The Role of Bismarck in the German Confederation
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"Why is it that Prussia rather than Austria emerged as the dominant German power by 1867? " When the German empire was established in 1871, after the defeat of the French Empire, a legend was created that Germany had been unified by the Prussian chancellor Otto von Bismarck. "A legend created by Bismarck to minister to own vanity as an individual and to the cause of his indispensability as a politician." Seaman's thoughts on the German unification show that not all historians believe that it was the "dynamic ruthless realist" who had planned ahead these events to ensure unification of a German empire. Different interpretations have been created to attempt and find Bismarck's actual goal of unification also paying close attention to the actual importance of his role during the unification lasting from 1815 to 1871. This essay will try and determine and assess the importance which Bismarck possessed in creating the new German Empire under Kaiser Wilhelm I. The first actual event which contributed to the unification of Germany was the Vienna Settlement in 1815. Through its decisions a German confederation had been formed by the Great Powers to not upset the delicate balance of power in the European continent. Historians see this Confederation as an attempt to stabilize Europe, but also preventing any emergence of wants for an actual German unification. ...read more.
This smart political move cornered Austria in a hopeless situation, as at the negations in Gastein, Bismarck managed to gain a diplomatic victory. Bismarck had managed to corner Austria, ensuring that the 'German conflict' was going to be resolved in near future. War was delayed until 1866, due to Bismarck's fear of "the German population" and "the French neutrality of Napoleon III." War finally broke out after Bismarck had ensured French neutrality, and with the Prusso-Italian treaty, which ensured that Austria was to be forced into a two-front war. Seaman considers that "The Prusso-Italian treaty made it almost certain that Austria would fight, by making it impossible for her to strike bargain." Austria was crushed in the following 7 week war, and signed a peace treaty which was asked for by Napoleon III. Bismarck had managed to gain control over the whole of Northern Germany, founding the North German Confederation, and had also secured the loyalty of the southern German states, in case of a war against France. Through the lenient treaty offered to Austria, Prussia had also secured the neutrality of the empire in case of further conflicts. Prussia's views then wondered over to fully unifying the German "nation" under its control, and this was only possible by beating the French in a military situation. ...read more.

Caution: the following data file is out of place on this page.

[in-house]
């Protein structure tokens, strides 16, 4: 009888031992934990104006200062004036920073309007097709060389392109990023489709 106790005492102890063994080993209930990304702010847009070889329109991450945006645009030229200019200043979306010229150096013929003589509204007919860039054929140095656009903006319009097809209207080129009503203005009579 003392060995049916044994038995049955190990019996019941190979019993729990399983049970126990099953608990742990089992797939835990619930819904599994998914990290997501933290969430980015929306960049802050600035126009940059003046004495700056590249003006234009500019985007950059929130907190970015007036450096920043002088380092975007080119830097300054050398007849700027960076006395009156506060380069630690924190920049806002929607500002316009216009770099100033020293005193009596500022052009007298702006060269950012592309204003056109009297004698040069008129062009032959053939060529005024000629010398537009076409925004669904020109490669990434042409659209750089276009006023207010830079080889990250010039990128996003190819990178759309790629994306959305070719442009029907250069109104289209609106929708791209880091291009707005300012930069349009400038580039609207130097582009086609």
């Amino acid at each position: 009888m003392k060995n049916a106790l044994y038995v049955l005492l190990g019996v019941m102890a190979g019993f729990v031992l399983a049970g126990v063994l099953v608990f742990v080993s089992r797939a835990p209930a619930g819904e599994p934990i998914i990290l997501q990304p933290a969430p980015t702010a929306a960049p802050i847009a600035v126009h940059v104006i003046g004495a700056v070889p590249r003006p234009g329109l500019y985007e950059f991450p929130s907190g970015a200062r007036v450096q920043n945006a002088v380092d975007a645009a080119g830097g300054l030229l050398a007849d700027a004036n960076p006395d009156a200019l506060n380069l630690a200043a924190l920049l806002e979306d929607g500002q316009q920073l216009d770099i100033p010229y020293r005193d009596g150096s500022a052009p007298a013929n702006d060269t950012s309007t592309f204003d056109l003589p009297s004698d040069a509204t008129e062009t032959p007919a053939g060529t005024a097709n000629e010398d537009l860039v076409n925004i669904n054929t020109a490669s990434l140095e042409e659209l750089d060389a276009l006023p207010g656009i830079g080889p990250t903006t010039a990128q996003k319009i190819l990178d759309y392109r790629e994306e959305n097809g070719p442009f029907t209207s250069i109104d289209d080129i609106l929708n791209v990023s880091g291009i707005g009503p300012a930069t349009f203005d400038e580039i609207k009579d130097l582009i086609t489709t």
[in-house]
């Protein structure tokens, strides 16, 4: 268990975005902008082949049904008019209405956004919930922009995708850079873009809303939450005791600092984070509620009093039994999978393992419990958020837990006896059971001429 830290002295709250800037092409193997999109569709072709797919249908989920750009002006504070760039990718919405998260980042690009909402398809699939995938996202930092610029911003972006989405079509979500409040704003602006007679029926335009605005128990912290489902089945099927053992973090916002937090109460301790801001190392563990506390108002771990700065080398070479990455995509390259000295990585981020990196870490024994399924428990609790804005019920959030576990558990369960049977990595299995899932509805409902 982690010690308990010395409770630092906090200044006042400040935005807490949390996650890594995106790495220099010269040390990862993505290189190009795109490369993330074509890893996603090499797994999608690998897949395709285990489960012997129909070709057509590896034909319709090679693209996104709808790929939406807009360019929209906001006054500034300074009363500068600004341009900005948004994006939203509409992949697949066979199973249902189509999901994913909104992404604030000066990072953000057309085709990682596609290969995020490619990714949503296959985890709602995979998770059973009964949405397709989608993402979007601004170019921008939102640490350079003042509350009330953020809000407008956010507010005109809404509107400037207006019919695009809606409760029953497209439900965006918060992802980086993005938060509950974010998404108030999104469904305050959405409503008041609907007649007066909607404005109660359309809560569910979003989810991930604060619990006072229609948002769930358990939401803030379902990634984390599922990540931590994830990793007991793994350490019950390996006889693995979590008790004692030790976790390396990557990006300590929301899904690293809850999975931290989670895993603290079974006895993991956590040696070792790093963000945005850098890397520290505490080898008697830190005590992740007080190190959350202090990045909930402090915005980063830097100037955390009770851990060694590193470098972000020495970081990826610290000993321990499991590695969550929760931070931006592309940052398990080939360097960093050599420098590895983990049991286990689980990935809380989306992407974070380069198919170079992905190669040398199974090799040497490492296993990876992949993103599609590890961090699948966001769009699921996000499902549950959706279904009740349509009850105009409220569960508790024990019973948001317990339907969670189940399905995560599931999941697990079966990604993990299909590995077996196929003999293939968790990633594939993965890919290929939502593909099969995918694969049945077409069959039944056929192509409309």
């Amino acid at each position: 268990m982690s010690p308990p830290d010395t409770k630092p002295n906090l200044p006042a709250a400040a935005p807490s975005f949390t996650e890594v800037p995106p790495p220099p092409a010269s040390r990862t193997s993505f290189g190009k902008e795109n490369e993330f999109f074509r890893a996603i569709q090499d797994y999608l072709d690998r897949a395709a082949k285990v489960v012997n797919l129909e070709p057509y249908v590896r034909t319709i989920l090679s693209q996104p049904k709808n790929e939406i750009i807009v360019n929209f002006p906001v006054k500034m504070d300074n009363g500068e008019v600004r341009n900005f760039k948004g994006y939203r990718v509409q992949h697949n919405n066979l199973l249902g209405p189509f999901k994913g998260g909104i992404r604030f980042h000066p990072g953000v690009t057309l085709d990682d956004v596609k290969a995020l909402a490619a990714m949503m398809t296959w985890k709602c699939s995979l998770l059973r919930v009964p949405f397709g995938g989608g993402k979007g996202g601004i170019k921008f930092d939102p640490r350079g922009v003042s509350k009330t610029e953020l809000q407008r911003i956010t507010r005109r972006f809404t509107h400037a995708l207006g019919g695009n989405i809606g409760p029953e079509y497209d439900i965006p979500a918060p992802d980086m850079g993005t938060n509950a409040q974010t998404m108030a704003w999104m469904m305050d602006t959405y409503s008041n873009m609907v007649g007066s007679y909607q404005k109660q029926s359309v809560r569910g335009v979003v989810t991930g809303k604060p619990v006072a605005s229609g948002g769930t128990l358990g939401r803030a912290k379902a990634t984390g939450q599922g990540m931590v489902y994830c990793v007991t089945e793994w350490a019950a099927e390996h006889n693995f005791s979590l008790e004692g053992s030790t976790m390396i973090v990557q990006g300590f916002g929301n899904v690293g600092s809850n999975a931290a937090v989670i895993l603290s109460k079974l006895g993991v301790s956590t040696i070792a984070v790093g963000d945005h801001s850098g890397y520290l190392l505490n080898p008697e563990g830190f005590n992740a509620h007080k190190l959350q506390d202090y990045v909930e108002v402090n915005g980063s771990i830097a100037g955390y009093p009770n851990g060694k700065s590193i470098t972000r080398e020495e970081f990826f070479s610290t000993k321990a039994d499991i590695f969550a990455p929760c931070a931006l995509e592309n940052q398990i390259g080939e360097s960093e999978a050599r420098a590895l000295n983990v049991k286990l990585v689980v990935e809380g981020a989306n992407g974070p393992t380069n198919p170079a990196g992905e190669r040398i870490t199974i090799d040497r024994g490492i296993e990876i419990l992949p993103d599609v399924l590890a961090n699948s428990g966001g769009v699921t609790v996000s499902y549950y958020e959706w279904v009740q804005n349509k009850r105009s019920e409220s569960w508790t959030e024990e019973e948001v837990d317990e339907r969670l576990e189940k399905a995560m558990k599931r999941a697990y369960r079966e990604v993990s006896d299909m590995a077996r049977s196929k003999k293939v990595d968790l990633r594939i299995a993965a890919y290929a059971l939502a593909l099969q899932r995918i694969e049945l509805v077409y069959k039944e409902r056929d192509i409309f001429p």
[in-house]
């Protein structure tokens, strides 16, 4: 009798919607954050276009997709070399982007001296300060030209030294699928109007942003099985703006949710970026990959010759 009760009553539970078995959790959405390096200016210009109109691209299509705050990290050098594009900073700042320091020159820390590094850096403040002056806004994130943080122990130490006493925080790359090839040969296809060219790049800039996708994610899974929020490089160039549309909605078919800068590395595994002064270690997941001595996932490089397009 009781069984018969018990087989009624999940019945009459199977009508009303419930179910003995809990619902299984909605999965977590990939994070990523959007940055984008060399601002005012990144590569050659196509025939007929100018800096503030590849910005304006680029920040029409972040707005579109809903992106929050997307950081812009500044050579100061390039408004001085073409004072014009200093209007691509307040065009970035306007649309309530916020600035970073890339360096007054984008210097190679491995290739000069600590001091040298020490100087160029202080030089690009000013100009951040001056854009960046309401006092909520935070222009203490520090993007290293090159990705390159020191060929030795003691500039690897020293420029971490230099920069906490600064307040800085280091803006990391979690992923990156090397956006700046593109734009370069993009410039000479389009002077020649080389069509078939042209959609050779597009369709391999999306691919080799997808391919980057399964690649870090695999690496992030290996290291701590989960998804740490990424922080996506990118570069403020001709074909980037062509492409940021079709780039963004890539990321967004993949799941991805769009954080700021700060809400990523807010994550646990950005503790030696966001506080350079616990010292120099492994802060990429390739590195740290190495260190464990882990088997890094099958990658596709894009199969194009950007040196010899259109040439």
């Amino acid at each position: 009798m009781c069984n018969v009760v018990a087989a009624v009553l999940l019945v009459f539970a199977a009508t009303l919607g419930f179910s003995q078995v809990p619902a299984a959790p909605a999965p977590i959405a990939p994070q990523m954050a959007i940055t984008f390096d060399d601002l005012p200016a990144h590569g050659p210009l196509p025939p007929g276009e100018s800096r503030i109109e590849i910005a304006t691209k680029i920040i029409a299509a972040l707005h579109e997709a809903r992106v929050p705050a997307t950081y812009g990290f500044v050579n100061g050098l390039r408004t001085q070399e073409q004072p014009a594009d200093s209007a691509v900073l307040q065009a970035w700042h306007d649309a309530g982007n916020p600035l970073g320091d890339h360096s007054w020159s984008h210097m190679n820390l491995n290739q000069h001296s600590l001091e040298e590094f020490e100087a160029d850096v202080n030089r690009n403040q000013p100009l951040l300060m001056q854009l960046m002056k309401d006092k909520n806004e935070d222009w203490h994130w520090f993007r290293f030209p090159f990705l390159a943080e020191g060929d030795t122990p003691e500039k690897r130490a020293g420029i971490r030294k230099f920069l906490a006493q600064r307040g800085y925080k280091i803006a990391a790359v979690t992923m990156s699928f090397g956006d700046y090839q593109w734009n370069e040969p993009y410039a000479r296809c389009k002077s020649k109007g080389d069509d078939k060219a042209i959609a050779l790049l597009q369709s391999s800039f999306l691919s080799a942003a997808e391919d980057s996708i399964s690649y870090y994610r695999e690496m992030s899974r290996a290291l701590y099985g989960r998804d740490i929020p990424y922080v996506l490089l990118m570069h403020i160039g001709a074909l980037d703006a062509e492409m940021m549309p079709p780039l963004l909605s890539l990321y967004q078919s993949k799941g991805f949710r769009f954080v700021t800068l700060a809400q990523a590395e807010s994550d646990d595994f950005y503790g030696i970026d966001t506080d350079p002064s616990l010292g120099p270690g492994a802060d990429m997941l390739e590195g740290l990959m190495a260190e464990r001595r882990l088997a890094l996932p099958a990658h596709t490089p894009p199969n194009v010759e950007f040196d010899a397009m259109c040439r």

However, one important aspect has to be considered, as indirectly Bismarck did support German unification. He didn't want to, but he indirectly achieved it by fulfilling all the actions to enlarge Prussia, he 'accidentally' created a German empire, which he saw as the new Prussian one. When concluding about Bismarck's role and importance in German unification, when deeply analyzing the question, Bismarck was not trying to unify Germany but to expand Prussia. He even stated this in 1862 before he became Prussian chancellor: "I will take the first opportunity to declare war with Austria... give Germany a national union under the leadership of Prussia." The emphasis here lies in the words 'under the leadership of Prussia.' In spite of the different objective, he was indirectly important, as the whole political situation for the unification of Germany was under his influence. He controlled central Europe, militarily and politically with Prussia, suggesting wars against Austria and France enabling the independence of the German state. The role in the economic success was not as major not being able to have a key influence, but as Lee remarked the political situation became more important during the 1860's, when Bismarck entered the scene. He was supported by many sides, militarily, economically and politically during his reign, but his influence is very important, as it were his idea's which he followed. Bismarck can therefore be seen as the 'unwilling unifier of Germany' with different intentions. ?? ?? ?? ?? ...read more.
This student written piece of work is one of many that can be found in our AS and A Level Modern European History, 1789-1945 section.
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